I'm going to start a course on English common law soon. It's going to be required for my next PhD.
Law is a fascinating creature. It distinguishes countries. It defines societies. It very closely tracks the history of a country and actually has immense implications on the temper of a country.
At this moment, the world has common law (which we are familiar with) civil law which is in most other countries outside the sharia law driven Muslim countries. You know my views on the sharia law countries. But slowly these three systems are going to converge. Look at the financial markets which very easily handle all three systems easily.
Economics and economic development hugely depends upon the kind of legal system you have. You can count yourself lucky that you're born and brought up and will work in a common law society son where there's more stability and predictability. Easier to love and live and do business and be happy!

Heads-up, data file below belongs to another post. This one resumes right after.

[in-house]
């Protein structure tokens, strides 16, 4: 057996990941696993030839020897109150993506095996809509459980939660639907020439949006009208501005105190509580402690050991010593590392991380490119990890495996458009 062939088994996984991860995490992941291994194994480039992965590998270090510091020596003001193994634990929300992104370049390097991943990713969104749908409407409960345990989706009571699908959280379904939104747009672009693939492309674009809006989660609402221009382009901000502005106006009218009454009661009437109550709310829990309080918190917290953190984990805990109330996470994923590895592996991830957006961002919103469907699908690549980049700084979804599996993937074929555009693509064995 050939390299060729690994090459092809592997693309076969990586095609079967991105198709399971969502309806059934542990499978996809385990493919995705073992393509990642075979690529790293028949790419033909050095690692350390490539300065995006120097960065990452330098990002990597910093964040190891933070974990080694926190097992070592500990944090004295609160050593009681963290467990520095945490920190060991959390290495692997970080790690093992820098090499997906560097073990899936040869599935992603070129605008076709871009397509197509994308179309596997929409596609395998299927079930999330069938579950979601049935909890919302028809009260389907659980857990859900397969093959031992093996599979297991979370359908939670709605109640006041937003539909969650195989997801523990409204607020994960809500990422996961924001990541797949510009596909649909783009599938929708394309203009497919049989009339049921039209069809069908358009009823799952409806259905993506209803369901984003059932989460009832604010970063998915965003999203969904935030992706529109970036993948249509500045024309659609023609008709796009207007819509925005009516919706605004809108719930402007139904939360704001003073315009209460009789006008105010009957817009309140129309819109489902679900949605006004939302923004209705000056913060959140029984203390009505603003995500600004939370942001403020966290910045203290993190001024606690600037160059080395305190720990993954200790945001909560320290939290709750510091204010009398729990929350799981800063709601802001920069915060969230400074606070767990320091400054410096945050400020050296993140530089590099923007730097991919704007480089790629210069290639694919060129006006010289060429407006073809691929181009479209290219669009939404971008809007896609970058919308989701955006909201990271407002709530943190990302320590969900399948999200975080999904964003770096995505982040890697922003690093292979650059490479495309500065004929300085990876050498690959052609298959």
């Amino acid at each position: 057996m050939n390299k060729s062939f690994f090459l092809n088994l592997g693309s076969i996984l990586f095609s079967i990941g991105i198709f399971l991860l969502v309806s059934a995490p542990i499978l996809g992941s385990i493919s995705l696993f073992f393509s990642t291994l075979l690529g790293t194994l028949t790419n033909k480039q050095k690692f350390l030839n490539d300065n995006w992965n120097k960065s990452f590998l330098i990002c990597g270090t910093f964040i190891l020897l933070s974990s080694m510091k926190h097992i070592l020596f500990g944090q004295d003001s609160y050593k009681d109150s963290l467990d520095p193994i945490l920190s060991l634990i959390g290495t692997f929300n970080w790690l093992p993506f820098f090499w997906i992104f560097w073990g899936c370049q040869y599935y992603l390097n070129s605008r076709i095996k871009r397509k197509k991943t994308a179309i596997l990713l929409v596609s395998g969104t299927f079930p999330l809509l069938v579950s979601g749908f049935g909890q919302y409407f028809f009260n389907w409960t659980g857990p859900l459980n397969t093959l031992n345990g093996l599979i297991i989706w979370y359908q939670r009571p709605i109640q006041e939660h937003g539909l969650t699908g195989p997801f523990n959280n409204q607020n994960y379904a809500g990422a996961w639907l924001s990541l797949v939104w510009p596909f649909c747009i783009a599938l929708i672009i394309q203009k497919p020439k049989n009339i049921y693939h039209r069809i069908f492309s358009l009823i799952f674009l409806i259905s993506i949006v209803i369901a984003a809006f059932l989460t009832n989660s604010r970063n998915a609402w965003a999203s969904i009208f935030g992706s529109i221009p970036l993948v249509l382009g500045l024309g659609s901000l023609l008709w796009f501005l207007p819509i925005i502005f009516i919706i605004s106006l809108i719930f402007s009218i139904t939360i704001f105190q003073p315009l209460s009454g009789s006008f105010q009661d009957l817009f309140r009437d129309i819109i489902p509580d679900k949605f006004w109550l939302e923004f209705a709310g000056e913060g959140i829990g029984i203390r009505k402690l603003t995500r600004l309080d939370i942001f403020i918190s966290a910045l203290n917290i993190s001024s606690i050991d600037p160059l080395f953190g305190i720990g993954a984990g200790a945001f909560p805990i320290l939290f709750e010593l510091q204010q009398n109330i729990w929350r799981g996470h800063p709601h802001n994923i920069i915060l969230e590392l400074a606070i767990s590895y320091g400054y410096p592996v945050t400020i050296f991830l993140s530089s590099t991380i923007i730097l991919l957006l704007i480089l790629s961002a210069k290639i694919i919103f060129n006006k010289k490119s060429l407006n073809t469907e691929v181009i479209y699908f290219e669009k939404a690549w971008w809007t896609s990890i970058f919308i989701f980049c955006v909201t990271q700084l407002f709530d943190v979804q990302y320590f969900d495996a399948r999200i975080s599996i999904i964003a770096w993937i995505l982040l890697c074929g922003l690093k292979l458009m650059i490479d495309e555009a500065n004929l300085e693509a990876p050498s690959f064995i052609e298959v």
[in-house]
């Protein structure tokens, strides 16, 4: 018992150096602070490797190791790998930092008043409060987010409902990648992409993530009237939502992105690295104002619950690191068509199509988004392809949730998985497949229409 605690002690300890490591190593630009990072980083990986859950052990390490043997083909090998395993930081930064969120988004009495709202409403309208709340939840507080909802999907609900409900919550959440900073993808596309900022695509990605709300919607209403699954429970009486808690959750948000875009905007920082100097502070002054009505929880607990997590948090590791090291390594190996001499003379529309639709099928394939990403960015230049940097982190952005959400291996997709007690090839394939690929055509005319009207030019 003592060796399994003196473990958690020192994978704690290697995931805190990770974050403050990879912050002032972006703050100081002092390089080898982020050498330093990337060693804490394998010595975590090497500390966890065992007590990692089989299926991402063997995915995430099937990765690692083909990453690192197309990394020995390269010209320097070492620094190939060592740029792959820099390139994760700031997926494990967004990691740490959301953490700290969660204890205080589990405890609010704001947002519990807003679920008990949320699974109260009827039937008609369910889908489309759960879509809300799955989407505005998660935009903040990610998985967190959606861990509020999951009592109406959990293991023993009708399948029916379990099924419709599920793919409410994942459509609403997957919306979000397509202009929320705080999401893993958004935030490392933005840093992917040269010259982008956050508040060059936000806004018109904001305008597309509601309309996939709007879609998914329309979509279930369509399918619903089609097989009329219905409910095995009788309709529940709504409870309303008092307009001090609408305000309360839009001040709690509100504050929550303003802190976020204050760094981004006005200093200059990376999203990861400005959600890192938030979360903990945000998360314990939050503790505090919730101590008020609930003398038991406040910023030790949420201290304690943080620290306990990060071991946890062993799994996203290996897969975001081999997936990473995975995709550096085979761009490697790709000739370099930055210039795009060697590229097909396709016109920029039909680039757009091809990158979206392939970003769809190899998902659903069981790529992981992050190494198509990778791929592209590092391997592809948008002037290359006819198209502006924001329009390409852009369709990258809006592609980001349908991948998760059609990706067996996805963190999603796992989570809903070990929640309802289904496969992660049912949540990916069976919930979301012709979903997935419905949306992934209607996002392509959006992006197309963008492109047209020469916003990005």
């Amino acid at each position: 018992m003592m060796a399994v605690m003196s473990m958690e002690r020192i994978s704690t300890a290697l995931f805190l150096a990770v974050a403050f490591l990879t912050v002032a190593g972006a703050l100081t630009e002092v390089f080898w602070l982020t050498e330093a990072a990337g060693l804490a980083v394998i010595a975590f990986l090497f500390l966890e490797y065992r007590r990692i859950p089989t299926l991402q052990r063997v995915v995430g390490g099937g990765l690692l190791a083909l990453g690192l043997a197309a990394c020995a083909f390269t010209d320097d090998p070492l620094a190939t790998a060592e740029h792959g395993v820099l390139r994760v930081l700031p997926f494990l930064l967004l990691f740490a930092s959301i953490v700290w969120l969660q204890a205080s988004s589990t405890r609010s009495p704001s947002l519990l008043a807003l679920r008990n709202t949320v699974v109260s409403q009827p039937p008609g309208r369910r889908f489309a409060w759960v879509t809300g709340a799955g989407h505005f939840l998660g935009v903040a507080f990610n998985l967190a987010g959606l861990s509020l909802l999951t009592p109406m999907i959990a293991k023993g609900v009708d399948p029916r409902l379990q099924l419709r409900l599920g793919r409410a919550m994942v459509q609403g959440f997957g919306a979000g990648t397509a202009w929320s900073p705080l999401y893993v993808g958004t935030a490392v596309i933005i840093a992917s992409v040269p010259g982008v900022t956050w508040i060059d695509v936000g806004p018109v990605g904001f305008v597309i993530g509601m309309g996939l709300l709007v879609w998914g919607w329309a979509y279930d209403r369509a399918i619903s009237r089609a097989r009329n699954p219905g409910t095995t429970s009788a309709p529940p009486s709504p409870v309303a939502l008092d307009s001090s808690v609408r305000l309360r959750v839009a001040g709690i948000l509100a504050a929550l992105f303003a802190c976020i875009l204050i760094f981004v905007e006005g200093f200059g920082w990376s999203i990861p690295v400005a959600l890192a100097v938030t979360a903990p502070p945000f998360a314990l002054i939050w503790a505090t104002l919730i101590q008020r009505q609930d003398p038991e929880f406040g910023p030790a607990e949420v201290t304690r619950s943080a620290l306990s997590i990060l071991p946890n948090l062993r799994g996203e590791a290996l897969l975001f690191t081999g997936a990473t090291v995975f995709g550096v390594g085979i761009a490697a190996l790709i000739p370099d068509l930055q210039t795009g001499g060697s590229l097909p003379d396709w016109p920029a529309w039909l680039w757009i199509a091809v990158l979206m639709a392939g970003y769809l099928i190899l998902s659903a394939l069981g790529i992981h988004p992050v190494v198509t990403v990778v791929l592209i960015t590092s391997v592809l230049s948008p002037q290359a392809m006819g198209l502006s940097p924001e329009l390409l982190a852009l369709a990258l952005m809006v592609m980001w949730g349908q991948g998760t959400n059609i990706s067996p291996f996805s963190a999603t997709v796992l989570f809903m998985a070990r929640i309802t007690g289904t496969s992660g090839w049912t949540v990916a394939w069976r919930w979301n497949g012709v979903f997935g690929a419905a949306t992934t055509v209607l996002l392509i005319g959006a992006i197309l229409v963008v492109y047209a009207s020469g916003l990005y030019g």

Anyway. Should be fun.
Common law - Wikipedia, the free encyclopedia
For other uses, see Common law (disambiguation).
Legal systems of the world[original research?]
Bijuridical/mixed (civil and common law)
Common law (also known as case law or precedent) is law developed byjudges through decisions of courts and similar tribunals, as opposed to statutesadopted through the legislative process or regulations issued by the executive branch.
A "common law system" is a legal system that gives great precedential weight to common law, on the principle that it is unfair to treat similar facts differently on different occasions. The body of precedent is called "common law" and it binds future decisions. In cases where the parties disagree on what the law is, a common law court looks to past precedential decisions of relevant courts. If a similar dispute has been resolved in the past, the court is usuallybound to follow the reasoning used in the prior decision (this principle is known as stare decisis). If, however, the court finds that the current dispute is fundamentally distinct from all previous cases (called a "matter of first impression"), judges have the authority and duty to make law by creatingprecedent. Thereafter, the new decision becomes precedent, and will bind future courts.